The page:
Whenever I think of my days as a Boy Scout, one memory always looms large. It was the summer of 1966 and my Lewes troop and I went camping for a week near Pulborough.
We had a fun-filled time made even more enjoyable because we knew that on the Saturday of our return home we’d experience a momentous event. England had made it to the World Cup final!
When Saturday duly arrived us boys were all eager to board our transport and head for Lewes and our black and white televisions. The hours went by and to our dismay it slowly dawned on us that our scoutmaster had set a departure time that would make it impossible to be home in time for the kick-off.
Our protests were in vain. Going at the time he had set meant that traffic “would be minimal”. To complete the torment I actually entered my house just minutes after England had completed their historic 4-2 extra time victory over West Germany! Well, England may have won but the scouts lost me forever.
I was reminded of the above sorry tale when I received February’s “Newhaven Times”, the journal of the Newhaven Historical Society. It contains a feature on Ralph Reader, a doyen of the Scouting Movement best known for inventing the Gang Show.
Somerset-born William Henry Ralph Reader CBE was the son of a Salvation Army bandmaster. Orphaned at nine, at the beginning of the Great War he came to live with an uncle at 10 Heighton Road, Denton, near Newhaven.
He joined the local scout troop and by the time he was 14 was running it because all the scoutmasters had been called up. He also became a telegram boy with the post office, a job that entailed delivering heartbreaking news of casualties to the families of servicemen.
Aged 17, Ralph displayed a flair for organising charity concerts and shows inspired by numerous visits to the Brighton Hippodrome. He also found a job as a clerk at Heighton cement works. In 1922 the factory manager was transferred to Northern Ireland and Ralph went with him.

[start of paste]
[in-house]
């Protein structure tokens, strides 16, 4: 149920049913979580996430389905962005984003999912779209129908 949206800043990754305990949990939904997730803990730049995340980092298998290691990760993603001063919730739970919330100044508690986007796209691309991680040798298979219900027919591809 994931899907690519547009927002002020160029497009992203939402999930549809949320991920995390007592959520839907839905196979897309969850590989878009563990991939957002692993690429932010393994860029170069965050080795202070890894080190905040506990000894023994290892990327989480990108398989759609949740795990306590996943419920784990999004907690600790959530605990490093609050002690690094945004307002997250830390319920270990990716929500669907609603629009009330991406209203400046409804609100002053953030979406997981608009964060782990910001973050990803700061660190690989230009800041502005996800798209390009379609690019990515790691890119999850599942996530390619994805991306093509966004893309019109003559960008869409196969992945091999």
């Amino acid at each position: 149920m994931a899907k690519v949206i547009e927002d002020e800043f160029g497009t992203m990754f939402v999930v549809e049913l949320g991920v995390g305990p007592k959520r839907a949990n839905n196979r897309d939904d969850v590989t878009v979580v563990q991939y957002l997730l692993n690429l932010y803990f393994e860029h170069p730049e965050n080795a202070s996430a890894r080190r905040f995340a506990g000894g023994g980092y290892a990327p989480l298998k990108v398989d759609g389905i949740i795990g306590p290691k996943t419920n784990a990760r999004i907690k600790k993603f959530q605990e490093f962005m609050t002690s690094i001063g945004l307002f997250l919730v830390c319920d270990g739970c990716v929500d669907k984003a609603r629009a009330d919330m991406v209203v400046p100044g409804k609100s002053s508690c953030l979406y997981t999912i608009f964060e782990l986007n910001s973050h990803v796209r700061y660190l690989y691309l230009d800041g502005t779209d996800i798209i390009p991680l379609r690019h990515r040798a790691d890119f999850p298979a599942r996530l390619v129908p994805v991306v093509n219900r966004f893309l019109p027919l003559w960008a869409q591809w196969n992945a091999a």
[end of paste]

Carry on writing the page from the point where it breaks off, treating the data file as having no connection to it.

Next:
When an aunt in America invited him to join her there he jumped at the opportunity: Broadway beckoned! By the time he was 22 Ralph was a respected choreographer having worked on 22 US musicals. After his very first show on the “Great White Way” the “New York Times” noted, “Watch Ralph Reader”.
Upon returning to England he quickly found theatre work in the West End with the likes of Noel Coward and Ivor Novello. Ralph had maintained his links to the Scouting Movement and in 1932 staged his first variety show at London’s Scala Theatre. “The Gang’s All Here” featured 150 Boy Scouts from the East End performing songs, dances and comedy sketches. Ralph’s winning entertainment formula soon became known as “The Gang Show”. In 1937 a party of Ralph’s Boy Scouts became the first amateurs to appear at a Royal Variety Performance alongside Gracie Fields, George Formby and Max Miller. That same year Reader featured in a Gang Show film screened nationwide.
Reader was a prodigious songwriter and was responsible for many of the melodies in his own productions that included a musical pageant staged at the Albert Hall with a cast of 1,500 Scouts.
Nazi Ambassador, Joachim von Ribbentrop, was a guest at the 1938 London Gang Show. Afterwards he invited Reader to visit Germany and observe the activities of the Hitler Youth organization. Reader held the rank of Flight Lieutenant in the RAF Volunteer Reserve. As an Intelligence Officer a trip to Germany would have been a useful source of information but the political climate rapidly deteriorated before Reader could take up von Ribbentrop’s offer.
The German also met with Lord Baden-Powell, founder of the Scouting Movement, to encourage friendly ties with the Hitler Youth. Baden-Powell never met Hitler but as late as 1939 he penned a diary entry that revealed a certain admiration for the Fuhrer: “Read Mein Kampf. A wonderful book, with good ideas on education, health and propaganda, etc.”
When war came Reader was sent to France ostensibly to run concert parties but in fact he was actually on an undercover mission of an unknown nature for RAF Intelligence. Back in England, Reader staged a whole programme of Gang Shows for military audiences. Behind the scenes Reader was covertly monitoring the effectiveness of enemy propaganda on the morale of servicemen. Reader eventually had a complement of 400 serving personnel to call on and his Gang Shows toured as far afield as Burma.
Future stars such as Peter Sellers and Tony Hancock cut their comedy teeth under Reader’s direction.
Post-war Reader successfully revived many of his pre-war shows. He produced the annual Gang Show until his retirement in 1974. He died in 1982. His former home in Denton has a blue plaque in his memory and his name is on a bus that plies the coast from Brighton to Eastbourne passing Denton Corner en route.
By the way, Ralph Reader was also celebrated for his enthusiasm in leading the community singing at FA Cup Finals. It would be irony, indeed, if he’d also led the singing at Wembley for that 1966 World Cup clash!
For more information on NHS visit: www.newhavenhistoricalsociety.org.uk